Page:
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C#/.NET Little Wonders: Constraining Generics with Where Clause

Back when I was primarily a C++ developer, I loved C++ templates.  The power of writing very reusable generic classes brought the art of programming to a brand new level. 

Unfortunately, when .NET 1.0 came about, they didn’t have a template equivalent.  With .NET 2.0 however, we finally got generics, which once again let us spread our wings and program more generically in the world of .NET

However, C# generics behave in some ways very differently from their C++ template cousins.  There is a handy clause, however, that helps you navigate these waters to make your generics more powerful.

The Problem – C# Assumes Lowest Common Denominator

In C++, you can create a template and do nearly anything syntactically possible on the template parameter, and C++ will not check if the method/fields/operations invoked are valid until you declare a realization of the type.  Let me illustrate with a C++ example:

// compiles fine, C++ makes no assumptions as to T
template <typename T>
class ReverseComparer {
  public : int Compare(const T& lhs, const T& rhs) {
    return rhs.CompareTo(lhs);

Notice that we are invoking a method CompareTo() off of template type T.  Because we don’t know at this point what type T is, C++ makes no assumptions and there are no errors.

C++ tends to take the path of not checking the template type usage until the method is actually invoked with a specific type, which differs from the behavior of C#:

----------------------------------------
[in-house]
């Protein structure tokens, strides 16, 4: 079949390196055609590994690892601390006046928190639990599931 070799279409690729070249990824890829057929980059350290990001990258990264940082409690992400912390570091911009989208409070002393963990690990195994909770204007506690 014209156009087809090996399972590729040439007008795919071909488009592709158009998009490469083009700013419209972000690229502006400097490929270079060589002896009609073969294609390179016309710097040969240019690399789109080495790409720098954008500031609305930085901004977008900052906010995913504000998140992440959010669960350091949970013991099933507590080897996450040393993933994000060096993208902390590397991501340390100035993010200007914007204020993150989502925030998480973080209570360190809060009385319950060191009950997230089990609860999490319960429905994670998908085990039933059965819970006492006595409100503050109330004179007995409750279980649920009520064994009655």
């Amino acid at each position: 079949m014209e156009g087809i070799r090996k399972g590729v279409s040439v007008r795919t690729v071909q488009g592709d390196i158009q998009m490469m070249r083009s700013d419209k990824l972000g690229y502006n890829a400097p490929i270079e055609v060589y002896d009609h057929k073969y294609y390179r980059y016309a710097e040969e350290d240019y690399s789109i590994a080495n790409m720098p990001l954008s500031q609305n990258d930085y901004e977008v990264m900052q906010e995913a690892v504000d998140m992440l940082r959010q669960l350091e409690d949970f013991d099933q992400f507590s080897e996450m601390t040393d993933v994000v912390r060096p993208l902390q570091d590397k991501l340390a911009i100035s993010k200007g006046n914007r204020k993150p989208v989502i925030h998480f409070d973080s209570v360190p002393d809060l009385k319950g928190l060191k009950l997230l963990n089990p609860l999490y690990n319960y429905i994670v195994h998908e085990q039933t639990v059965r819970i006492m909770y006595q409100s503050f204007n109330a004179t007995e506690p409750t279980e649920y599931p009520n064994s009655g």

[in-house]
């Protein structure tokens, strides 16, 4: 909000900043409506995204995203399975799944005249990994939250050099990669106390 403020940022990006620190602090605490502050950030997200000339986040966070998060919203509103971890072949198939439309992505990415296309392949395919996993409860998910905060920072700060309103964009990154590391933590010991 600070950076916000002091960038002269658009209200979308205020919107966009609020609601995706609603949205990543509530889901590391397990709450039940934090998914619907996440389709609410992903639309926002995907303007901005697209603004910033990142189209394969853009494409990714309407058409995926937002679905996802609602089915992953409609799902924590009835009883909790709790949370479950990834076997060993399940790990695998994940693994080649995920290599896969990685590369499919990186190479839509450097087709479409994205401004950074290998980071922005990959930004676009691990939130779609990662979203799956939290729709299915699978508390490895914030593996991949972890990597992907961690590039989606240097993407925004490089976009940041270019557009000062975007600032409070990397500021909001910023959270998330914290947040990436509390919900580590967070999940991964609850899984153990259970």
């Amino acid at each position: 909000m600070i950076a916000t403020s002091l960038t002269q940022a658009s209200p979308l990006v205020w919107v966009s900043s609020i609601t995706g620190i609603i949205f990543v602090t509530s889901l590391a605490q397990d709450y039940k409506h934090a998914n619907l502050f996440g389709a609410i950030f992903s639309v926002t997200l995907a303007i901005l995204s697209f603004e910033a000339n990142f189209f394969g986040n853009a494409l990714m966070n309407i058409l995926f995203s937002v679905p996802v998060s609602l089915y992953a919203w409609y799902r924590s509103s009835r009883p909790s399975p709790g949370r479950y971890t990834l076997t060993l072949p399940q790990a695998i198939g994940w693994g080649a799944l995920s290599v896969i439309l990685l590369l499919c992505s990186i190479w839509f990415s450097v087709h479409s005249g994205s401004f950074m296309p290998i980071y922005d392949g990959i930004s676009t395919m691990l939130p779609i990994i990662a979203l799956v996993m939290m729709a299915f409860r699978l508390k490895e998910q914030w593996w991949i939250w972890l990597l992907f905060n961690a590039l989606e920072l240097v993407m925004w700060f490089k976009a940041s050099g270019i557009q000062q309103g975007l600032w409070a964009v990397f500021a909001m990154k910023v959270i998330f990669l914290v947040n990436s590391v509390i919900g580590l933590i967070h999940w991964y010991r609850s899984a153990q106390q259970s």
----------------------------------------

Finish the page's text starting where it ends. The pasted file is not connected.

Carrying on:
// this will NOT compile!  C# assumes lowest common denominator.
public class ReverseComparer<T> {
  public int Compare(T lhs, T rhs) {
    return lhs.CompareTo(rhs);

So why does C# give us a compiler error even when we don’t yet know what type is?  This is because C# took a different path in how they made generics.  Unless you specify otherwise, for the purposes of the code inside the generic method, T is basically treated like an object (notice I didn’t say isan object).

That means that any operations, fields, methods, properties, etc that you attempt to use of type T must be available at the lowest common denominator type: object

Now, while object has the broadest applicability, it also has the fewest specific.  So how do we allow our generic type placeholder to do things more than just what object can do?

Solution: Constraint the Type With Where Clause

So how do we get around this in C#?  The answer is to constrain the generic type placeholder with the where clause.  Basically, the where clause allows you to specify additional constraints on what the actual type used to fill the generic type placeholder must support.

You might think that narrowing the scope of a generic means a weaker generic.  In reality, though it limits the number of types that can be used with the generic, it also gives the generic more power to deal with those types.  In effect these constraints says that if the type meets the given constraint, you can perform the activities that pertain to that constraint with the generic placeholders.

Constraining Generic Type to Interface or Superclass